One might think the graphic accompanying this post was leaked from Sen. Ted Cruz’s political strategy playbook: the next chapter in The Tea Party’s Fight to Repeal the Affordable Care Act. It’s not. Could be though, right? The metaphor holds of doing something foolish to gain popular attention and then suffering the individual consequences of that foolishness.
Of course, Tea Party advocates will no doubt claim I am being foolishly satirical and hypocritical for not recognizing my own ignorance in understanding the dramatic importance of standing up for liberty, fiscal responsibility and apple pie. If they truly believe those were Senator Cruz’s motivations, well then what can I say – they must see a political reality in this country different than the one I see.
Even if we were to believe the efforts of Senator Cruz and other Tea Party congressional enthusiasts – to hold the country fiscally hostage for over two weeks in an effort to defund the ACA – were nonpolitically motivated, the overall reaction of the American public can hardly be what they were hoping for. According to a Pew Research Center poll released yesterday, the Tea Party is less popular than ever, even among many Republicans, with nearly half (49%) of survey respondents having an unfavorable opinion. This is up from 37% in June of this year.
On the other hand, Senator Cruz’s popularity among Tea Party respondents has risen from 47% to 74% since July. I’m not sure how well that bodes for his future political aspirations (at least outside of Texas, if that was of interest), but I am being sincere when I say that I respect the all-in approach of any elected official because it represents a refreshing departure from governing by opinion polls.
My view of the Tea Party, for better or worse, is largely based on the individuals I know personally who are either sympathetic to, intellectually aligned with or proud to be members. I find them to be generally well informed on political issues and passionate about protecting individual liberties. Things go downhill when we start debating who gets to define which liberties should be protected and by whom, which I interpret as the Tea Party being discerningly different than many Libertarian viewpoints.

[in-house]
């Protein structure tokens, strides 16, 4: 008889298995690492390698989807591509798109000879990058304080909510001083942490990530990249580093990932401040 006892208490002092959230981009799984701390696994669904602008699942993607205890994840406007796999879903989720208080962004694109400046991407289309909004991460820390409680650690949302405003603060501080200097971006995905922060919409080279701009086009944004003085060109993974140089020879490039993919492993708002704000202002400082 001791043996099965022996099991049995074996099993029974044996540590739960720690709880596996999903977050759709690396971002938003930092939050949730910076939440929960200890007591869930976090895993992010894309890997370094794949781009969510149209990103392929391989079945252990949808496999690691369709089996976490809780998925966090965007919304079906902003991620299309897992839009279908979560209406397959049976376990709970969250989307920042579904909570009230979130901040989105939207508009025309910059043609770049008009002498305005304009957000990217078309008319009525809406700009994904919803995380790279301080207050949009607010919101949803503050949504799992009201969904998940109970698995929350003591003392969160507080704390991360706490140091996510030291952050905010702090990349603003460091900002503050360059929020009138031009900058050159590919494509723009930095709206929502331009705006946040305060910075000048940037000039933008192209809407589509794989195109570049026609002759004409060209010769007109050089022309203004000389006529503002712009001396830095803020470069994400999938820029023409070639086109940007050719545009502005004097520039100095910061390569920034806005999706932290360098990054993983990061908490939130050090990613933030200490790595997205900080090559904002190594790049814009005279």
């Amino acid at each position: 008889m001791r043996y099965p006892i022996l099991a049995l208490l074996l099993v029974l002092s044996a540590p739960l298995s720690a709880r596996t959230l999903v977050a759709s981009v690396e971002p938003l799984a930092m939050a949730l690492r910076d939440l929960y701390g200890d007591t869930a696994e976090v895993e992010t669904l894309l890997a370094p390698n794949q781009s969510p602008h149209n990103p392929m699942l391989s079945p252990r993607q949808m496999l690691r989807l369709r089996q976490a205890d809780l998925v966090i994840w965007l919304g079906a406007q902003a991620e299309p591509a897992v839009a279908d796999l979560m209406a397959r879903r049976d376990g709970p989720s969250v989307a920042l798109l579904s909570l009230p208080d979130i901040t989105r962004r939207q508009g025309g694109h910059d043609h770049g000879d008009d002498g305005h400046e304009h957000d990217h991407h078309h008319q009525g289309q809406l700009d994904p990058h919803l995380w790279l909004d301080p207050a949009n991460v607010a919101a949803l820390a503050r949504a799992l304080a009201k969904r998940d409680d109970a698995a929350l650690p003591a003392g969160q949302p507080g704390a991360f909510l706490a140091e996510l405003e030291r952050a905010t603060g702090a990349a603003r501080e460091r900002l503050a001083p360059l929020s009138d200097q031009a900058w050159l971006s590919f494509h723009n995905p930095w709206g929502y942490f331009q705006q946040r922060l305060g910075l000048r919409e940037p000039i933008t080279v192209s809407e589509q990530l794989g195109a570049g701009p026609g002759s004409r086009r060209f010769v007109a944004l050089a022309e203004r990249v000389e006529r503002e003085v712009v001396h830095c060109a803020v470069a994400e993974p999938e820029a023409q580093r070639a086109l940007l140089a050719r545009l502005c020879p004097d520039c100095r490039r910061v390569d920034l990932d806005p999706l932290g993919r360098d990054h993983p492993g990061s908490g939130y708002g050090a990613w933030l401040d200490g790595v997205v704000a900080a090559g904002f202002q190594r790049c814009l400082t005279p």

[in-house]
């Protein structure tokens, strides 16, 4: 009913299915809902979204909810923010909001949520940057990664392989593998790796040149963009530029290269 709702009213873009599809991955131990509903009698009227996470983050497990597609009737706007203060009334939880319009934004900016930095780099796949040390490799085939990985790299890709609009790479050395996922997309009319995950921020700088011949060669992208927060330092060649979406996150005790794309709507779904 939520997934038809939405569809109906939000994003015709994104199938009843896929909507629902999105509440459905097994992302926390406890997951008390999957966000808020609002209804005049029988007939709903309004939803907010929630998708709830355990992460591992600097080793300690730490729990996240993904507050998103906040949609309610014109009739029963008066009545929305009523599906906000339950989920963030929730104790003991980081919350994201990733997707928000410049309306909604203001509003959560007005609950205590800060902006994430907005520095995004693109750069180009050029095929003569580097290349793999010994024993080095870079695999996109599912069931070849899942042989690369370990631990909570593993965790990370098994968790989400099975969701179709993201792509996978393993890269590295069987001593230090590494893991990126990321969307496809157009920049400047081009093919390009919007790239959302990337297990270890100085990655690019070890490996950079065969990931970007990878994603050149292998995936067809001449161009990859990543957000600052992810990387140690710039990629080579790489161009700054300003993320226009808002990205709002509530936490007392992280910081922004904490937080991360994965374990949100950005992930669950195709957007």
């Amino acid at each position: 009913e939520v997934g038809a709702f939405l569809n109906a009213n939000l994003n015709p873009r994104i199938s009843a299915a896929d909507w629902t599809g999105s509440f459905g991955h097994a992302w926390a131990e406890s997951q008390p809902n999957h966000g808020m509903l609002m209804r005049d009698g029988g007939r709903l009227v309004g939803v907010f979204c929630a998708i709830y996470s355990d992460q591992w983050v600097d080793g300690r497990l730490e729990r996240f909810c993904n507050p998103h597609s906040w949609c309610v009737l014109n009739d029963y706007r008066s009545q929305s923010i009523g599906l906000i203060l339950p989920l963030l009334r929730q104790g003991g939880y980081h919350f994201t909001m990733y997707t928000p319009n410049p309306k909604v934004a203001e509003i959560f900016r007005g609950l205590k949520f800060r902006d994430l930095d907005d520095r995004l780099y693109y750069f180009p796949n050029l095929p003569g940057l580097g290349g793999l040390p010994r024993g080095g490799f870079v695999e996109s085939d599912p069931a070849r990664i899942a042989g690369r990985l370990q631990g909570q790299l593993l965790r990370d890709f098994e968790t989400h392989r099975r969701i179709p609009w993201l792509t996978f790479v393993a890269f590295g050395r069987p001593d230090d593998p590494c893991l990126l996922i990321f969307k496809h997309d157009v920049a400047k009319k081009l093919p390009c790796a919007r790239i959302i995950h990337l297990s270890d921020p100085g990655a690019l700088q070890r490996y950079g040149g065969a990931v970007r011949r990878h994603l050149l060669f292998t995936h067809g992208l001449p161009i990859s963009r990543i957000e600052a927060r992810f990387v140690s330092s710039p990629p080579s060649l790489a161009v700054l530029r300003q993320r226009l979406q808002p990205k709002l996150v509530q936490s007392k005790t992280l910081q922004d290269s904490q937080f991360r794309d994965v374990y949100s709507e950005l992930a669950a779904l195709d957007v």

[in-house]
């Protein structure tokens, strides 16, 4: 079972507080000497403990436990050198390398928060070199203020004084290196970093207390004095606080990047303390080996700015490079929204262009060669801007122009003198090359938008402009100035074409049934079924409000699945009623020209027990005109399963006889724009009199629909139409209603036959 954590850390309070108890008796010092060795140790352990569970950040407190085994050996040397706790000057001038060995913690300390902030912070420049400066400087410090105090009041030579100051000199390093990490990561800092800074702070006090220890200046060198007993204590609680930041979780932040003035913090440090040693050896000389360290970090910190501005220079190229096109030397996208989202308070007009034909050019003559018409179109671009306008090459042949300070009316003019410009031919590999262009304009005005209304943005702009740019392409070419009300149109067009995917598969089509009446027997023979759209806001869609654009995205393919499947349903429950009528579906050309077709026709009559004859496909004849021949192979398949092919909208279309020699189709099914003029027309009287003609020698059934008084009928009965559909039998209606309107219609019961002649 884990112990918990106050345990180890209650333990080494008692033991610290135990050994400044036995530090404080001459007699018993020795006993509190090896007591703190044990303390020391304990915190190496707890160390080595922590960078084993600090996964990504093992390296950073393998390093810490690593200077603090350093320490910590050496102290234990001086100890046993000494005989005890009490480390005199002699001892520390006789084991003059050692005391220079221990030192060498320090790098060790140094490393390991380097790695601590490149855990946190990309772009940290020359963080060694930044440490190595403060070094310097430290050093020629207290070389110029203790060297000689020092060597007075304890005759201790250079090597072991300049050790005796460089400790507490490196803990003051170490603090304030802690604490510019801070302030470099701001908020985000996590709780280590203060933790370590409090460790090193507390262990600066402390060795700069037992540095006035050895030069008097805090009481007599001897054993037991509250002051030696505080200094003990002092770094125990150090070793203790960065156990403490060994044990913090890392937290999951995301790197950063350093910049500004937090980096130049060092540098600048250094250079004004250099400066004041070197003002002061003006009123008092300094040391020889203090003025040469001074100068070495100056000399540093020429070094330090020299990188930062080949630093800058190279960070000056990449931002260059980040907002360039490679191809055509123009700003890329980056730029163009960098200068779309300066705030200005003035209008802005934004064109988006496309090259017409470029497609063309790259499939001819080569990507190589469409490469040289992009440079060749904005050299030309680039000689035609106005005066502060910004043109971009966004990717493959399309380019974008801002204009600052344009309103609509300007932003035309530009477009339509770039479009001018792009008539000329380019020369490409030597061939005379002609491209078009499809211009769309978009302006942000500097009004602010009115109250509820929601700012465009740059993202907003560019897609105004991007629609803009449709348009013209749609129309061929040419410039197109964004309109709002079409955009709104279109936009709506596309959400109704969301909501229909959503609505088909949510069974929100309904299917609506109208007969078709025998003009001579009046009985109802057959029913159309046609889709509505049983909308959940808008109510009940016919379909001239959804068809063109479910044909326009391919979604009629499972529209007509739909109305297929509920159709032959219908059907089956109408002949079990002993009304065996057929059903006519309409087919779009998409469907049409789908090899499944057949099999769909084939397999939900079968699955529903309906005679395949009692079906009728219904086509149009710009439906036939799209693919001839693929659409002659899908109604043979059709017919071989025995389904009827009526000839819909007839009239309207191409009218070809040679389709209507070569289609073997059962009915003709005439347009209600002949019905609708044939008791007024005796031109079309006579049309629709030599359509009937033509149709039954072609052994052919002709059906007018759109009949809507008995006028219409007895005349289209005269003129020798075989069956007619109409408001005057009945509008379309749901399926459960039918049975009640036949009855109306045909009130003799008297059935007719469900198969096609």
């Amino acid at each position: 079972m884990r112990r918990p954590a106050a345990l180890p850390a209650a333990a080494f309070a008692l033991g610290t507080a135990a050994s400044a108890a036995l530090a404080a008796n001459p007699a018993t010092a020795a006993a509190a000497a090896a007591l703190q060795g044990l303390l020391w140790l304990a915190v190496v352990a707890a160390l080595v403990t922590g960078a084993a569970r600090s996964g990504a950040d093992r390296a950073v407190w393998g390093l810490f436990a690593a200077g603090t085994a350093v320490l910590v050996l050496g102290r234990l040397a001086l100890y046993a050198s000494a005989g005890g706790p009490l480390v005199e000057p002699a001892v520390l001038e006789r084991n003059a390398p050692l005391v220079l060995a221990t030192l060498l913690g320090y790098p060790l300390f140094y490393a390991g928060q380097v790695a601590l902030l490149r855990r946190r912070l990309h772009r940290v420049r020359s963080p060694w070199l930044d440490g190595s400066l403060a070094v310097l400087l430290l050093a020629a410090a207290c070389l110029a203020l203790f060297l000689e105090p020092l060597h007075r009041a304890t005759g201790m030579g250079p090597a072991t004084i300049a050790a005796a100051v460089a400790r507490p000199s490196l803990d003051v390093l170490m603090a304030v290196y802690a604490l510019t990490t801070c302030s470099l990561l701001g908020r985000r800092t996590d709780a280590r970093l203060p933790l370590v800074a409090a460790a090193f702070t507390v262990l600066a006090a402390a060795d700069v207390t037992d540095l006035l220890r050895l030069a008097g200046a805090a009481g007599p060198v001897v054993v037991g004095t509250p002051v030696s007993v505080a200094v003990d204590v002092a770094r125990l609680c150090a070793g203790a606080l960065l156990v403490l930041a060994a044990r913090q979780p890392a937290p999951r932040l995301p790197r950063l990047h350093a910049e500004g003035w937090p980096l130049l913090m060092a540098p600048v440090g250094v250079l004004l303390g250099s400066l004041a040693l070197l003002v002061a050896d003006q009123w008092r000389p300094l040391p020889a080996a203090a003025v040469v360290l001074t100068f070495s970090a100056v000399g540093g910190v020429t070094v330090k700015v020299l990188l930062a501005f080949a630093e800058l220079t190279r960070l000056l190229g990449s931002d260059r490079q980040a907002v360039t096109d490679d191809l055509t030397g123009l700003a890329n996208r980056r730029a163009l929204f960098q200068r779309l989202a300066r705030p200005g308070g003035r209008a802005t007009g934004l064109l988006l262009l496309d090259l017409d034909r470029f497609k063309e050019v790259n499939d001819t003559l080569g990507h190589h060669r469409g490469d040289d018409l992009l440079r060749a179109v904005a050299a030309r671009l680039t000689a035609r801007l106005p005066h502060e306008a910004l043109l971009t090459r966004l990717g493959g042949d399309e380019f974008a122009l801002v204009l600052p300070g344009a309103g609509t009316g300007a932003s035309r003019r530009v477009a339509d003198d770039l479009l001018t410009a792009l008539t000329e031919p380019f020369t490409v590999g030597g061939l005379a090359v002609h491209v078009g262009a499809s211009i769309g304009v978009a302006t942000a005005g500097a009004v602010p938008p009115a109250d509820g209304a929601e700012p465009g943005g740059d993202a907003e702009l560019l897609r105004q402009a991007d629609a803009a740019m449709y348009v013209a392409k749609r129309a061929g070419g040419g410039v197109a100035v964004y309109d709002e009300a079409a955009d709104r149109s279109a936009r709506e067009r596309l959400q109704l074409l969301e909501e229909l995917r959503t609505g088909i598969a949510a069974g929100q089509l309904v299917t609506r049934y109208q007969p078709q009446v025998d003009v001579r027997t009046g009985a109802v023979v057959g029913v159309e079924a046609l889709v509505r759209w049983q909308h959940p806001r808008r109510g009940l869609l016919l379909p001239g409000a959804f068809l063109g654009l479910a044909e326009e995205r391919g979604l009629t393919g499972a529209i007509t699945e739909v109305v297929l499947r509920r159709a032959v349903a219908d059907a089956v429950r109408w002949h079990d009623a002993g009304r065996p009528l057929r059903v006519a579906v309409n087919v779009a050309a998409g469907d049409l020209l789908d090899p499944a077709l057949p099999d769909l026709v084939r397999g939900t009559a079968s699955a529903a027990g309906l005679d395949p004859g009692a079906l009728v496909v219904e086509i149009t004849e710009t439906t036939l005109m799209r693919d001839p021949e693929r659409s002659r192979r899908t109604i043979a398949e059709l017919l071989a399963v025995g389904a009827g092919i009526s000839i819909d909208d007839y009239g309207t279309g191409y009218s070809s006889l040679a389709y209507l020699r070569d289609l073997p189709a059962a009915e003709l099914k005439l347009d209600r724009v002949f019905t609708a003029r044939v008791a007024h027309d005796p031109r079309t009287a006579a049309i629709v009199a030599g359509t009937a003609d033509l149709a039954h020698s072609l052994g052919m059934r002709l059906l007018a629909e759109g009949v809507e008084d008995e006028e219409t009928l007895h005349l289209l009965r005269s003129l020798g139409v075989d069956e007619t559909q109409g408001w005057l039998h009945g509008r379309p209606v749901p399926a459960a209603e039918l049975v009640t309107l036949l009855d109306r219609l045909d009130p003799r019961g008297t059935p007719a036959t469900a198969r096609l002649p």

They are very concerned – and I think rightly so – with the economic future of our country and seem to understand more than most that both political parties are guilty of sustaining special-interest budgeting despite whatever expressions of concern we may hear to the contrary. That’s where a large part of the inherent challenge to the Tea Party’s future lies. As shown in the Pew Research poll, there is a lot of confusion, disagreement and debate over whether and how well the Tea Party “fits” within the Republican Party.
I personally hope it finds its national voice apart from the GOP. If it has something meaningful to offer in the nation’s political discourse – it could hardly do worse – then it should seek to do so through the existing construct of our democracy and not by resorting to Machiavellian tactics whereby it seeks to bend the will of a majority to its beliefs (again, I refer you to the Pew Research poll).
I admit, there is a real attraction to a grass roots political movement in an age where electoral helplessness – whether learned or systemic – has become anathema to a democratic form of government. But waxing nostalgic for the 18th century and expecting that same apathetic electorate to embrace the social and cultural norms of men in wigs and women in hoops is a very tough sell.
And that’s where I find the greatest difficulty in accepting my Tea Party colleagues’ personal political platform. To me it feels like hidden below the surface of, “strike a blow for liberty,” “defend the Constitution” and “balance the budget” is an observable pattern in their logic and debate that belies a commiserate longing for the good old days.
I think all of us over a certain age find ourselves quite often reflecting on a past that was less stressful, less fearful, less threatening and certainly less complicated. Today we live in a world of constant change that just one generation removed couldn’t possibly have imagined. In his book, Managing at the Speed of Change, Daryl Conner talks about the Beast: a metaphor of the challenge each of us faces in adapting to constant change in our environment. It takes incredible resiliency to maintain good mental health in the 21st century.
I do not believe effective public policy – including Healthcare policy – can or should be based on what worked in the good old days. As Don Henley wrote, “those days are gone forever – [we] should just let ‘em go but…” Today we live in a society that is aging at an accelerated rate, that is growing in ethnic and cultural diversity and is inundated on a 24-7 basis with technological advancements that introduce hope and terror in equal measures.
With that understanding of reality, my primary concern with the Tea Party is the perceived sense of moral intransigence and impractical political dogma that transcends their beliefs. We should be focusing our efforts on how best to practically adapt a constitutional style of government to the world we live in today – not expecting today’s society to mirror that of the 1700s. I think I share just as much angst and anxiety over our nation’s future as do my Tea Party colleagues. I just don’t believe that going backwards offers much hope in addressing the problems we face today and tomorrow.